While October typically marks the time of year when mosquito season dies down, heavy rounds of rain across the Southern United States have led to a second and unseasonable mosquito season.
Water and temperature play a major role on the amount of mosquitoes, Orkin's Entomologist and Technical Services Director Ron Harrison, Ph.D, said.
"If it's really dry but the temperature is warm and an area sees a big rainstorm, a second bloom or season can occur," Harrison said.
While this occurrence is not unusual, water from recent El Niño heavy rain events in places such as Texas and South Carolina has contributed to higher amounts of mosquitoes.
The heavy rains have provided ample areas of standing water, or ideal breeding grounds for mosquitoes. Temperatures remaining above 50 F in these areas also created ideal conditions, allowing mosquitoes to thrive past the typical season.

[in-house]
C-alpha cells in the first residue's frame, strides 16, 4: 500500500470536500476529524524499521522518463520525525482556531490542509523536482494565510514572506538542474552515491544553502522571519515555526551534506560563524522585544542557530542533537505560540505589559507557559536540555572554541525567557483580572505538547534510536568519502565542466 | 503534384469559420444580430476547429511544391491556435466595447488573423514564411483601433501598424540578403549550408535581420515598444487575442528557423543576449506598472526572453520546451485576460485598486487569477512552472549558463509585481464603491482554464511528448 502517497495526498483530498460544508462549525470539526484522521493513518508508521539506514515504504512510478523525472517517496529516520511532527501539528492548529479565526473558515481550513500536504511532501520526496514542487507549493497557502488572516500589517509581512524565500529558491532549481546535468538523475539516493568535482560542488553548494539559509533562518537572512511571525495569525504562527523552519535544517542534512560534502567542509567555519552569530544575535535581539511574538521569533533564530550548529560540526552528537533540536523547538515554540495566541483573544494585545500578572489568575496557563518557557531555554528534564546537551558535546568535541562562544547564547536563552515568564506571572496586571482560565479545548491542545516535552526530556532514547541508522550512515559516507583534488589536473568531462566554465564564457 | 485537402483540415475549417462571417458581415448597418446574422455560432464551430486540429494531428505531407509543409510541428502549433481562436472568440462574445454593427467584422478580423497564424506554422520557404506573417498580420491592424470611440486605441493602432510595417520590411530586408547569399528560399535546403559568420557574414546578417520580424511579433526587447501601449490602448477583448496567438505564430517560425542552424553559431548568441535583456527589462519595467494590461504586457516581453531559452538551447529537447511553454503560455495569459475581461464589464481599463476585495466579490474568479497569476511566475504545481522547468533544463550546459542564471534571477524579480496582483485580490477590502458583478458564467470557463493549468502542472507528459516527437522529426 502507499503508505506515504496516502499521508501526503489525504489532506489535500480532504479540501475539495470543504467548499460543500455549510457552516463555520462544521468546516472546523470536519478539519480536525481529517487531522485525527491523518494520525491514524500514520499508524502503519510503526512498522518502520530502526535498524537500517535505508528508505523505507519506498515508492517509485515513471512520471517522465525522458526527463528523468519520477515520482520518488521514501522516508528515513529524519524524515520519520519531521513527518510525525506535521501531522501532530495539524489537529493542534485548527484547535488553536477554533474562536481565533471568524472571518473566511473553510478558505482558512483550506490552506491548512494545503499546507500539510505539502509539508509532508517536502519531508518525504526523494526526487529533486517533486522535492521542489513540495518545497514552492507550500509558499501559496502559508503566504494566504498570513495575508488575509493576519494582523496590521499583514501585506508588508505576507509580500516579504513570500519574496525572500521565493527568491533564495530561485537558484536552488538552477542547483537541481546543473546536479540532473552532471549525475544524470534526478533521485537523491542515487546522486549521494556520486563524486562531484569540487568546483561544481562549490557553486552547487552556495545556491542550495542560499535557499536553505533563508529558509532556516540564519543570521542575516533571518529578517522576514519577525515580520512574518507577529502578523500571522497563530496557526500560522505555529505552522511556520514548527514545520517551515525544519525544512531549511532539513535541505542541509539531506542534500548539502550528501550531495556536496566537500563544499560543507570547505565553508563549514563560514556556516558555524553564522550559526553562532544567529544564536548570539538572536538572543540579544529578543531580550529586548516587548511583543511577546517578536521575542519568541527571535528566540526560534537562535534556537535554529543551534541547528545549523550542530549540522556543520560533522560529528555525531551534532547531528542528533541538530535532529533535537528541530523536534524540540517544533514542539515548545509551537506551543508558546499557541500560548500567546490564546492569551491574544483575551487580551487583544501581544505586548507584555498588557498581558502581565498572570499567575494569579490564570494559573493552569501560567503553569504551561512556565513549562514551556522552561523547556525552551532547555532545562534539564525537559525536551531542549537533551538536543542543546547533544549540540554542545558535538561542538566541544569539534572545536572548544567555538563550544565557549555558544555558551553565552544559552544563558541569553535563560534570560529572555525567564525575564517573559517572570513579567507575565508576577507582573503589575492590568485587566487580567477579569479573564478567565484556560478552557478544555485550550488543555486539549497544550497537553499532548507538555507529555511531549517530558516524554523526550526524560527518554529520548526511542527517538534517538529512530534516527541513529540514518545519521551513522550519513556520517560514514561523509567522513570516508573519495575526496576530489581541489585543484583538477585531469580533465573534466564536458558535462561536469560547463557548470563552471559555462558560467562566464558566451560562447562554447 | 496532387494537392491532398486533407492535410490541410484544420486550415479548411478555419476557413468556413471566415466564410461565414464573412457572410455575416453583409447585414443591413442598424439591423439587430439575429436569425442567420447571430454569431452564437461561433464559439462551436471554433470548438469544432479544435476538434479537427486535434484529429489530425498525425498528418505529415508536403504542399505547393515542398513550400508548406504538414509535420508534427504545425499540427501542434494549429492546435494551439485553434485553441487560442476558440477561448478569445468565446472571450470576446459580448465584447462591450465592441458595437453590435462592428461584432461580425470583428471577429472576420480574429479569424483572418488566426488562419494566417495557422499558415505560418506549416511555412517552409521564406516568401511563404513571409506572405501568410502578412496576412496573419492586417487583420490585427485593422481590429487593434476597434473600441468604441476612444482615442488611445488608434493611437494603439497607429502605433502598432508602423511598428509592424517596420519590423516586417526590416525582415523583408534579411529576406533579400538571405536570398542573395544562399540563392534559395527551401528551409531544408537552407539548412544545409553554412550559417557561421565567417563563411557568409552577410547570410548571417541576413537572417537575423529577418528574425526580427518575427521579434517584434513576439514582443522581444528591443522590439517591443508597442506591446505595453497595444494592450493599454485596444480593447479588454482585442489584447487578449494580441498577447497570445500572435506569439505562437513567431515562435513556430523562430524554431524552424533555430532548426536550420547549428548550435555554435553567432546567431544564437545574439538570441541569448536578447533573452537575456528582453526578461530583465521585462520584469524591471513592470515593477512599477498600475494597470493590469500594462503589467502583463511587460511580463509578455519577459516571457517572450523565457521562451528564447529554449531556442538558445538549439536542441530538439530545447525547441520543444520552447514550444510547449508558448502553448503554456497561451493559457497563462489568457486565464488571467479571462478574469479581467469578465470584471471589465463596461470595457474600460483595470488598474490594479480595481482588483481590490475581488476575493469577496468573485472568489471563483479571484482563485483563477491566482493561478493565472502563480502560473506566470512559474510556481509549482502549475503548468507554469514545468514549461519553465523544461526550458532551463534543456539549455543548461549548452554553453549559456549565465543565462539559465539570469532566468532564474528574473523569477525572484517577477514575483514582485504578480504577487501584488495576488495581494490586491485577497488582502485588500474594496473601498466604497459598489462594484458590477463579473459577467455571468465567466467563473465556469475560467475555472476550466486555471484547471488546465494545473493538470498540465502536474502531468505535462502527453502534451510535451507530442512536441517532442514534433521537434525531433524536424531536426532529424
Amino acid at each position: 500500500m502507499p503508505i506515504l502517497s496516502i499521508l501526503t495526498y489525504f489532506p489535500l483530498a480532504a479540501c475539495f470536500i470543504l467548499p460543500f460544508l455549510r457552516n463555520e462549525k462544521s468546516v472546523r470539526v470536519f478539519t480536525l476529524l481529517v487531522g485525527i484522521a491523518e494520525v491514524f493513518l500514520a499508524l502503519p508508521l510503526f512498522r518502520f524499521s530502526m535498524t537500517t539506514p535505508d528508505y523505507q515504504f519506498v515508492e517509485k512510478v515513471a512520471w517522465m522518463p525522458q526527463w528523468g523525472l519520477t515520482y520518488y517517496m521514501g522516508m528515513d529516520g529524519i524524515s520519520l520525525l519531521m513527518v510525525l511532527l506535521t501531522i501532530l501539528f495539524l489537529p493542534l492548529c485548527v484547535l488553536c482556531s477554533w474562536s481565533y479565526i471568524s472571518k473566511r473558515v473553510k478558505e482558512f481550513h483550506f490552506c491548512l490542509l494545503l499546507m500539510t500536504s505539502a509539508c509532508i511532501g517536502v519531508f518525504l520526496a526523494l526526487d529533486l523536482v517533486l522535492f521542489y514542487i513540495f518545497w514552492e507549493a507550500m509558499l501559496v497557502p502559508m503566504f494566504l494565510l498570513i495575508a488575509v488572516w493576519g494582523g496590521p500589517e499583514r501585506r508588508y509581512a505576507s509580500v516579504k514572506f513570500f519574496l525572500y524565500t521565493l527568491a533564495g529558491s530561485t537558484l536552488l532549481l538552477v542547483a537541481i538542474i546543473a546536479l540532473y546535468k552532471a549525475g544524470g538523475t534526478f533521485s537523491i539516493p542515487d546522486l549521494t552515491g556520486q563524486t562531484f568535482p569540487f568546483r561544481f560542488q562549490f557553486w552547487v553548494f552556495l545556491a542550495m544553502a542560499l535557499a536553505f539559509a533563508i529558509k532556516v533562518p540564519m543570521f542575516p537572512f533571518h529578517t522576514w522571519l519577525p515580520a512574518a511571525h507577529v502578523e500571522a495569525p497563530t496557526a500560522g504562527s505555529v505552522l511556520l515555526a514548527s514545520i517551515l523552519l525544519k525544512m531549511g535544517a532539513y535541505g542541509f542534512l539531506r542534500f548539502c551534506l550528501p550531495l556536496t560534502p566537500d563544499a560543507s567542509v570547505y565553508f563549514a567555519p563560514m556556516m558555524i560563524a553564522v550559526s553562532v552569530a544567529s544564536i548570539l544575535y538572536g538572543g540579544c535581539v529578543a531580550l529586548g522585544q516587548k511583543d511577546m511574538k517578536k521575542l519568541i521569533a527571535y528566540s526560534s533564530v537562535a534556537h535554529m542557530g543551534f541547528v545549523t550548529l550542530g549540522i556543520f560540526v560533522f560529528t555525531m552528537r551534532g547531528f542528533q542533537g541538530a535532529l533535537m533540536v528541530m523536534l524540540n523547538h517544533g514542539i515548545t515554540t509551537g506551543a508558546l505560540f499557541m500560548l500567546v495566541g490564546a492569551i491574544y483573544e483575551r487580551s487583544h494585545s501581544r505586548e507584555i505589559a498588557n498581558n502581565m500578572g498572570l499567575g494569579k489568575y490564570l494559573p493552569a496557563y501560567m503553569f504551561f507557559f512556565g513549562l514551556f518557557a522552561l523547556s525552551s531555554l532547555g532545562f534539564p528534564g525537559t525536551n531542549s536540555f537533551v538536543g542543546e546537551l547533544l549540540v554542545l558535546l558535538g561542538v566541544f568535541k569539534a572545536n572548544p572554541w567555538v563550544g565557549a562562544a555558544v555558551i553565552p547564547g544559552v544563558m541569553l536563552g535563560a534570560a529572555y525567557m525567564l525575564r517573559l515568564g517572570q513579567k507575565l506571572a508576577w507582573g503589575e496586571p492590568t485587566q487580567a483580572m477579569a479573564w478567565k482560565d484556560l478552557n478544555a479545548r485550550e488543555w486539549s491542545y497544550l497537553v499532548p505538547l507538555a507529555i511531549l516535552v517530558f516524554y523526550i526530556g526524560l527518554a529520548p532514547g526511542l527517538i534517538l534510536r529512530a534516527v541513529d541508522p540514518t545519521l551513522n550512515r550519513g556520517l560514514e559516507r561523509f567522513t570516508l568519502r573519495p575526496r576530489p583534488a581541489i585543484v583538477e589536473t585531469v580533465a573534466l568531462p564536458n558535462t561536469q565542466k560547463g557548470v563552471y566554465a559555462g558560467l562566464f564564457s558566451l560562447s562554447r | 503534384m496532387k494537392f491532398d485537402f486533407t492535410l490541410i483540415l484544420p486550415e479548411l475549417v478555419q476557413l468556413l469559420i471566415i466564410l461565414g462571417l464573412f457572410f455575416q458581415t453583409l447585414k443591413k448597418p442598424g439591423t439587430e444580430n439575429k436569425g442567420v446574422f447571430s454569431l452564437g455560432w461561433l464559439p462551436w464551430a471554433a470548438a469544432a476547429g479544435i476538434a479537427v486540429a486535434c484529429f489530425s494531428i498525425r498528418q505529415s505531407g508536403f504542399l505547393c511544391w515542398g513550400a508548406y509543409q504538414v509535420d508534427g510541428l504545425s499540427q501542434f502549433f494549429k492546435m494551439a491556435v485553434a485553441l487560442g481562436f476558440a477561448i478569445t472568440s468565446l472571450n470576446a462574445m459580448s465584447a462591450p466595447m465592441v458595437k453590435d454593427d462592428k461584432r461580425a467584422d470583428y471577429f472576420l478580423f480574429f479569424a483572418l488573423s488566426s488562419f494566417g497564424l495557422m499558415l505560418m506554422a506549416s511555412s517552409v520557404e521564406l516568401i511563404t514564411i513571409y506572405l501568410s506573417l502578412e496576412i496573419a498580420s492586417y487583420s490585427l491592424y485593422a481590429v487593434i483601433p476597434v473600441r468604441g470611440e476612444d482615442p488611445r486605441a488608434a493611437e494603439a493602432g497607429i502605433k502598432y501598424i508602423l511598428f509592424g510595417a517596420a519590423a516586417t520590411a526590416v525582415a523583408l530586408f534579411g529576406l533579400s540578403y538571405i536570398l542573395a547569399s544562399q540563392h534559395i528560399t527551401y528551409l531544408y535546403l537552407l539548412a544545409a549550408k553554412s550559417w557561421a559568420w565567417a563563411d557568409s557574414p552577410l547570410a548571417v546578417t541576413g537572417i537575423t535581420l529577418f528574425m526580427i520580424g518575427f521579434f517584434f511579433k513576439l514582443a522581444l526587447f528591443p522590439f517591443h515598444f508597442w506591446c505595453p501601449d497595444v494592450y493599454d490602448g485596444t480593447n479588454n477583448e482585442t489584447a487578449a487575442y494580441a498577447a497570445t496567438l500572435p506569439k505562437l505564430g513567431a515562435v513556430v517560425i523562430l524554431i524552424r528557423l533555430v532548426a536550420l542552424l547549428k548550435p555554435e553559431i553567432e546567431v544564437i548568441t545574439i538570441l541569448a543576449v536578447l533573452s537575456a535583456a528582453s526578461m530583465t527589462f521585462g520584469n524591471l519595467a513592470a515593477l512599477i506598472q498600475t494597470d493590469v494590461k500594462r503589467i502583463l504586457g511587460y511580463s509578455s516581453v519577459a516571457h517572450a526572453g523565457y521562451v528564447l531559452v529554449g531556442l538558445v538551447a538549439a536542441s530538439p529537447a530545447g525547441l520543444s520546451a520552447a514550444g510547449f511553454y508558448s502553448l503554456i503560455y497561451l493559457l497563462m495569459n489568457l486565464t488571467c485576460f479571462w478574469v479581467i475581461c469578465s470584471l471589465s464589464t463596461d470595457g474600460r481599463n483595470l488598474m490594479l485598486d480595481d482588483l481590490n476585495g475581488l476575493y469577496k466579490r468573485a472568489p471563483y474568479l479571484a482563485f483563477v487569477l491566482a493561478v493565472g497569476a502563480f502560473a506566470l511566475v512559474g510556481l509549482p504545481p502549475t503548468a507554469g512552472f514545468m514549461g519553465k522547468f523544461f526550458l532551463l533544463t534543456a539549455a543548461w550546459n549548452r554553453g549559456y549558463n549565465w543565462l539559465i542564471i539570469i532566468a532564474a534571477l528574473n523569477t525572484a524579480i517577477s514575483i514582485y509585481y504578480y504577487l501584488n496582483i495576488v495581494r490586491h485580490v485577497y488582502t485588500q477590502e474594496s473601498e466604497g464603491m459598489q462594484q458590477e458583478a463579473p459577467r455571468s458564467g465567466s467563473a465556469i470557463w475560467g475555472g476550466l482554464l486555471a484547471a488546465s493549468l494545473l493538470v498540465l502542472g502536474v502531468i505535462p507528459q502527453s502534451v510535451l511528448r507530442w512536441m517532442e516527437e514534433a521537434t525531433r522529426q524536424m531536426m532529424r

"Usually the heavy population [of mosquitoes] declines by the first of October," Harrison said. "Traditionally, October is a drier month and the temperatures decline, causing the mosquitoes to not go through their cycle as fast."
Harrison estimates that this second season of mosquitoes should die off by the mid- to late-November depending on when the first freeze occurs in areas across the Southern U.S.
As the mosquitoes continue to thrive until temperatures dip low enough and the first freeze occurs, Harrison said those living in these areas need to be diligent in making sure that the mosquitoes are not developing in the standing water.
El Niño may lead to exceptional storminess across the South this year, making for ideal conditions for new generations of mosquitoes in areas where temperatures do not dip below freezing throughout the winter.